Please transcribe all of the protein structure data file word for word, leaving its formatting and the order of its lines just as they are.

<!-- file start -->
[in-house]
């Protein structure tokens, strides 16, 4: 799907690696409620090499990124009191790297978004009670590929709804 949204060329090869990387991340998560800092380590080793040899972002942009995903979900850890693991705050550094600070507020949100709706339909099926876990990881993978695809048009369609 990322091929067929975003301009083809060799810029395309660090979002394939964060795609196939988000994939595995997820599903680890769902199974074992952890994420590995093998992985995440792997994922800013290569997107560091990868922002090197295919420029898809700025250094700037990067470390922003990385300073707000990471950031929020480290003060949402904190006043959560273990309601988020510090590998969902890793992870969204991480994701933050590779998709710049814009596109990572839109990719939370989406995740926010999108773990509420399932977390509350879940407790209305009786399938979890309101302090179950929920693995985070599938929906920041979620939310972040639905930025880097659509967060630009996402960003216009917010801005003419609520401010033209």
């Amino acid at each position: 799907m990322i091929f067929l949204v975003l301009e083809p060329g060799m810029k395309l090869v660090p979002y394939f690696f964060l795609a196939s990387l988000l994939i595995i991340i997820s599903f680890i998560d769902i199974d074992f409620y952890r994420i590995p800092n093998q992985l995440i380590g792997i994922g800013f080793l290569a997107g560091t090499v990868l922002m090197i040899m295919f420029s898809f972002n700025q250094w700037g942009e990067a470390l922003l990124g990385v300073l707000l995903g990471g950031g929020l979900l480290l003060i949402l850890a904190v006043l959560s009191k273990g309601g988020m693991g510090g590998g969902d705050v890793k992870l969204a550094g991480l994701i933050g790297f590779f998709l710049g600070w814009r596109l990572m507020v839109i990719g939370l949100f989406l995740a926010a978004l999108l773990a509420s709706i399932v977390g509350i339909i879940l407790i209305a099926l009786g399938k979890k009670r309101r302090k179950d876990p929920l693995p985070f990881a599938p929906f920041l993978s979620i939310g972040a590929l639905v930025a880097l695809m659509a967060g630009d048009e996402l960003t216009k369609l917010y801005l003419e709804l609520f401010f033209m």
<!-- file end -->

[in-house]
């Protein structure tokens, strides 16, 4: 799907690696409620090499990124009191790297978004009670590929709804 949204060329090869990387991340998560800092380590080793040899972002942009995903979900850890693991705050550094600070507020949100709706339909099926876990990881993978695809048009369609 990322091929067929975003301009083809060799810029395309660090979002394939964060795609196939988000994939595995997820599903680890769902199974074992952890994420590995093998992985995440792997994922800013290569997107560091990868922002090197295919420029898809700025250094700037990067470390922003990385300073707000990471950031929020480290003060949402904190006043959560273990309601988020510090590998969902890793992870969204991480994701933050590779998709710049814009596109990572839109990719939370989406995740926010999108773990509420399932977390509350879940407790209305009786399938979890309101302090179950929920693995985070599938929906920041979620939310972040639905930025880097659509967060630009996402960003216009917010801005003419609520401010033209």
């Amino acid at each position: 799907m990322i091929f067929l949204v975003l301009e083809p060329g060799m810029k395309l090869v660090p979002y394939f690696f964060l795609a196939s990387l988000l994939i595995i991340i997820s599903f680890i998560d769902i199974d074992f409620y952890r994420i590995p800092n093998q992985l995440i380590g792997i994922g800013f080793l290569a997107g560091t090499v990868l922002m090197i040899m295919f420029s898809f972002n700025q250094w700037g942009e990067a470390l922003l990124g990385v300073l707000l995903g990471g950031g929020l979900l480290l003060i949402l850890a904190v006043l959560s009191k273990g309601g988020m693991g510090g590998g969902d705050v890793k992870l969204a550094g991480l994701i933050g790297f590779f998709l710049g600070w814009r596109l990572m507020v839109i990719g939370l949100f989406l995740a926010a978004l999108l773990a509420s709706i399932v977390g509350i339909i879940l407790i209305a099926l009786g399938k979890k009670r309101r302090k179950d876990p929920l693995p985070f990881a599938p929906f920041l993978s979620i939310g972040a590929l639905v930025a880097l695809m659509a967060g630009d048009e996402l960003t216009k369609l917010y801005l003419e709804l609520f401010f033209m």